The first water well was discovered in November 2008 during the initial studies for construction of public toilets at the threshold of Paras at a distance of 500 meters west of Persepolis.
Ten intact pottery works, probably used by the people of Parsa, were discovered in the well during grading for the construction project, which was stopped due to the significance of the water well for Iranian history, Tehran Times quoted team director Afshin Yazdani as telling the Persian service of CHN on Monday.
"Digging more trenches for study of ancient strata and searching for residential areas has resulted in the discovery of several other wells nearby," he added.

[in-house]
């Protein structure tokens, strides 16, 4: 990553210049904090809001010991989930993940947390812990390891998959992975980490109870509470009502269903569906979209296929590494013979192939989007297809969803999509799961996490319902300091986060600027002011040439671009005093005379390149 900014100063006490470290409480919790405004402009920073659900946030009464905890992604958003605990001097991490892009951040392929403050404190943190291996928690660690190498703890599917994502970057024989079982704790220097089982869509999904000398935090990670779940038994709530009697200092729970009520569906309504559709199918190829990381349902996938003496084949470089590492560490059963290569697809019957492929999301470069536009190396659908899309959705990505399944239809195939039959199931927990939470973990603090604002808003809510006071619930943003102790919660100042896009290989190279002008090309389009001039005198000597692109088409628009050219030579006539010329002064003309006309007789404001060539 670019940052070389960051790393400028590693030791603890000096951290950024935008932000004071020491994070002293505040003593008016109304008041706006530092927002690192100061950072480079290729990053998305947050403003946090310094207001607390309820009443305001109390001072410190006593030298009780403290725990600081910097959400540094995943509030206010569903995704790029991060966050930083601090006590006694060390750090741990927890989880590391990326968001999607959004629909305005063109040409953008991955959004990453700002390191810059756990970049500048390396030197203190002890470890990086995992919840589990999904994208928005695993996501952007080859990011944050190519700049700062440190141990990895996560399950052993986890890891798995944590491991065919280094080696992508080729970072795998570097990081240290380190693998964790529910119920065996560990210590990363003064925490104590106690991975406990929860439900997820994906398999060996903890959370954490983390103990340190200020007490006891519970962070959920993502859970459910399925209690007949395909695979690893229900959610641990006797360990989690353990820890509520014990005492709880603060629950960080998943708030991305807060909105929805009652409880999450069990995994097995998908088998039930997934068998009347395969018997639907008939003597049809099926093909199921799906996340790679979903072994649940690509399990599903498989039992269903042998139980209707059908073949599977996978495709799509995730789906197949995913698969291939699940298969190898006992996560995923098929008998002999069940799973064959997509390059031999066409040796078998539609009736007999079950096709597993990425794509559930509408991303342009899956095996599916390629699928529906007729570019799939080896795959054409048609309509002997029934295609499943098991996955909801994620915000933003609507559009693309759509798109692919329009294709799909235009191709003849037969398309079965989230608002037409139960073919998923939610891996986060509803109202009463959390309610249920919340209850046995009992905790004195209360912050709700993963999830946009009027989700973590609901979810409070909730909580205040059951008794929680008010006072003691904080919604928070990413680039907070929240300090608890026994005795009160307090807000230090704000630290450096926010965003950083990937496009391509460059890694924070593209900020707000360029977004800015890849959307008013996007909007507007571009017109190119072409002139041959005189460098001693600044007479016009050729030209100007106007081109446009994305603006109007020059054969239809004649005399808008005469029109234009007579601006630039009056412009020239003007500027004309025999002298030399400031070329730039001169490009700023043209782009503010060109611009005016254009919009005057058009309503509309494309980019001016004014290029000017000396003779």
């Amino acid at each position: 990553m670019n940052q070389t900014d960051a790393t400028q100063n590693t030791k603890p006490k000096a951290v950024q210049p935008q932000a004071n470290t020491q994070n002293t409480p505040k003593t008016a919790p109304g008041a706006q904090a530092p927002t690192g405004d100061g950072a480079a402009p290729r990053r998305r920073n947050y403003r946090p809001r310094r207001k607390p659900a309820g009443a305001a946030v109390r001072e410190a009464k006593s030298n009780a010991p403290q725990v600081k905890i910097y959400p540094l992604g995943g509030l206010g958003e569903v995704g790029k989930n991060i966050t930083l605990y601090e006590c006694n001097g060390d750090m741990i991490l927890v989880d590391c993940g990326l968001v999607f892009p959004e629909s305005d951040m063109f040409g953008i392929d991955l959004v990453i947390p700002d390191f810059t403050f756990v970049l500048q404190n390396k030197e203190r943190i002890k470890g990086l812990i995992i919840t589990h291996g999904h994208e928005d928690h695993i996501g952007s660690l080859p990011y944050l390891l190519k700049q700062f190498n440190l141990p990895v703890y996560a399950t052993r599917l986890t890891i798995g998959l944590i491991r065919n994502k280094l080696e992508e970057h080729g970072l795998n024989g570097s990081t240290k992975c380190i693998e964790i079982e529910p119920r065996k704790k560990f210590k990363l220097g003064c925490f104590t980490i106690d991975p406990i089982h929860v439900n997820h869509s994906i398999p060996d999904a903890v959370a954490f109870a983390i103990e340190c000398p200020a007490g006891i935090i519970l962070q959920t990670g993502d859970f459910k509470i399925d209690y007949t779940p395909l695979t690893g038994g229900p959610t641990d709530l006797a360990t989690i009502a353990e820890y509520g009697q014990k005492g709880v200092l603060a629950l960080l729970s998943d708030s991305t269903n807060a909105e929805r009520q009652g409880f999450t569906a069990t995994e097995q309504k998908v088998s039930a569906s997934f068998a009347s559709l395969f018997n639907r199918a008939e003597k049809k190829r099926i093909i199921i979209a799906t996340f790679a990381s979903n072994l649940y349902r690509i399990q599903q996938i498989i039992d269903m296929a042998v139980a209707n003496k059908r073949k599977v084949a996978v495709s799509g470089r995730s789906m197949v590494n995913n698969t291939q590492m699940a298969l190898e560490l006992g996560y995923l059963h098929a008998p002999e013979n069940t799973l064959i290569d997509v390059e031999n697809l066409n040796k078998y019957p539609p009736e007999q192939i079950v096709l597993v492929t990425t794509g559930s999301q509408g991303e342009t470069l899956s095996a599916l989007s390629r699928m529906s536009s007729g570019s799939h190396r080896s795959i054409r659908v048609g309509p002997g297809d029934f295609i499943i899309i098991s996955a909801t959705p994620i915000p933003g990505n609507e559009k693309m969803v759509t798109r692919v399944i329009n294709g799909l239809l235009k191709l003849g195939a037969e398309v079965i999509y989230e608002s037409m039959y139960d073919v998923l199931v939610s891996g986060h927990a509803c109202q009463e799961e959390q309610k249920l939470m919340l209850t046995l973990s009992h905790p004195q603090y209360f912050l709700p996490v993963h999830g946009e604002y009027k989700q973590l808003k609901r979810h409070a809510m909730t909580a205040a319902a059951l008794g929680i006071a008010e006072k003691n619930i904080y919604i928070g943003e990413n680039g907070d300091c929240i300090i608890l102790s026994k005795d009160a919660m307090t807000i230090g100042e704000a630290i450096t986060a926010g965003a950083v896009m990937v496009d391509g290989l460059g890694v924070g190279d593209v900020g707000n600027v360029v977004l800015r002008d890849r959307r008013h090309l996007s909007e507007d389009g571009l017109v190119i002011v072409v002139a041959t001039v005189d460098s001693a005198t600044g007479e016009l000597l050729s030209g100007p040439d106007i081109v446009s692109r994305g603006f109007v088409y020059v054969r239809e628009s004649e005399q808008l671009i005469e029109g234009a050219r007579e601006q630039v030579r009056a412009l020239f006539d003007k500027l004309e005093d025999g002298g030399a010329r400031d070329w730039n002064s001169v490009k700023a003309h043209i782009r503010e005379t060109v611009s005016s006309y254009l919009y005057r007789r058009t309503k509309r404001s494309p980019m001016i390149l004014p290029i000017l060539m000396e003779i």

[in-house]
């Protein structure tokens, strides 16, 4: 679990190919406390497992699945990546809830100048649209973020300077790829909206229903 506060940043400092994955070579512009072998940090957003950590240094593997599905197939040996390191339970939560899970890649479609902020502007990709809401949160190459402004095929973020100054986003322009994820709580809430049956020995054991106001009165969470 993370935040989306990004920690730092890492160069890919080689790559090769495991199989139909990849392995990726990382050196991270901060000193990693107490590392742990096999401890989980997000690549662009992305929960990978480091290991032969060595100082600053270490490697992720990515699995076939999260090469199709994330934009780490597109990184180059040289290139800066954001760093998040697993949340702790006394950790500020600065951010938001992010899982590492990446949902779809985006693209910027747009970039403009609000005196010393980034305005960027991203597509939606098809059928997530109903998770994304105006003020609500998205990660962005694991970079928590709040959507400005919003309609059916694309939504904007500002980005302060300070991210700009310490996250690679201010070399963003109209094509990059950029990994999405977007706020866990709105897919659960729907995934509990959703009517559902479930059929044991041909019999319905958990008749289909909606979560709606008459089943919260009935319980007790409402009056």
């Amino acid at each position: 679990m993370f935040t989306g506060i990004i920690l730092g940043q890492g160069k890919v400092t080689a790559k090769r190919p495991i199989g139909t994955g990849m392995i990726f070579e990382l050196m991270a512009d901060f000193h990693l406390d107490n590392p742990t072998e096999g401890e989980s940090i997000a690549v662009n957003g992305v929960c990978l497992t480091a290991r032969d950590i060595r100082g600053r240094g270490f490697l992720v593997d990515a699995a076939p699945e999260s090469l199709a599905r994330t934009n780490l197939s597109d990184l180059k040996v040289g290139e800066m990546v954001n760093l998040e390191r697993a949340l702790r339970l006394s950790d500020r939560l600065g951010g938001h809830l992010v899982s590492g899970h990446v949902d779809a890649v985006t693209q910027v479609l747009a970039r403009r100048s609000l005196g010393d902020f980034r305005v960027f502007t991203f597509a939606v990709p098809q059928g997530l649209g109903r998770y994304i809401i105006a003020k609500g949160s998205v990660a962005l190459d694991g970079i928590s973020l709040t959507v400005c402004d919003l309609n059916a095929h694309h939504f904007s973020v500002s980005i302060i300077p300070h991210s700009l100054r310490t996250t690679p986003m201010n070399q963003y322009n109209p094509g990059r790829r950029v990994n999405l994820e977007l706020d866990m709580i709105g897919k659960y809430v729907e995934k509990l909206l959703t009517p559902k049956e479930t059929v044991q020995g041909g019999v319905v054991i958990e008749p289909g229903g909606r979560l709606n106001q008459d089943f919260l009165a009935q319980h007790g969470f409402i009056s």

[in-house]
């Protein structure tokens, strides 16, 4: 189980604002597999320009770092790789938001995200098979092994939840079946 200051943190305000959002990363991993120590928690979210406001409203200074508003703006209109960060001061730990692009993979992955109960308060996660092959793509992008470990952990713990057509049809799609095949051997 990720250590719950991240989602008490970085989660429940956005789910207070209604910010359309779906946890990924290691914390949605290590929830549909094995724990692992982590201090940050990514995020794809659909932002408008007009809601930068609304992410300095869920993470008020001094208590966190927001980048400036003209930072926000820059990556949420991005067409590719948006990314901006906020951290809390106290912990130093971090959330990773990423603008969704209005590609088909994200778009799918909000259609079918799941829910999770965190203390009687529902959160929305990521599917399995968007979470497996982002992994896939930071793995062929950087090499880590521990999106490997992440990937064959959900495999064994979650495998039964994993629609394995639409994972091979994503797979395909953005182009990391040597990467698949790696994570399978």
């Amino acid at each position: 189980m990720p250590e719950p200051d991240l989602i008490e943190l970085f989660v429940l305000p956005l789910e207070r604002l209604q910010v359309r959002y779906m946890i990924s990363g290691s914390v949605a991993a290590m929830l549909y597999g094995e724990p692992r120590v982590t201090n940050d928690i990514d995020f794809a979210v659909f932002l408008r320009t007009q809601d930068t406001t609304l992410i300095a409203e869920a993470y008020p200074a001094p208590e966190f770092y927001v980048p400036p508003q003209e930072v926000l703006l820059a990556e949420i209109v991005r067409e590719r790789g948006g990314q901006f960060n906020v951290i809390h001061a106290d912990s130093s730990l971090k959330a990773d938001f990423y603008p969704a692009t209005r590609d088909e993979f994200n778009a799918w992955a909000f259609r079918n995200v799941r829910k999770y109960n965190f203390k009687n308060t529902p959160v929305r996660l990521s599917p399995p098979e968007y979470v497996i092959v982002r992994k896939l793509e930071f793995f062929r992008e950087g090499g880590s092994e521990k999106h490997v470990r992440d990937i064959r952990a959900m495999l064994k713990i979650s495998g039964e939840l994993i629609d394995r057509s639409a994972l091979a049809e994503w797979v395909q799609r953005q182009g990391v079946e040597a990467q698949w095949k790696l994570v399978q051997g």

Yazdani said that the wells had likely been dug during the early days of the town of Parsa.
"It is not clear when the wells were abandoned, but it is surmised that they were left concurrently with the eclipse of the Achaemenids," he explained.
So far during the archaeological excavations, no related architectural structure has been found near the wells.
"The shallow depth of the wells shows that the water table was high during the Achaemenid era," Yazdani noted.
"A special technique most likely was used for digging one of the wells, which has been bored in a conical shape with a narrow opening," he explained.
He said that it may have been bored by a tool similar to a drill.
Many important artifacts were unearthed during the first season of excavations carried out in October and November 2008 by a joint Iranian-Italian archaeological team at the town of Parsa, which was the residential area of commoners just outside the palaces of Persepolis.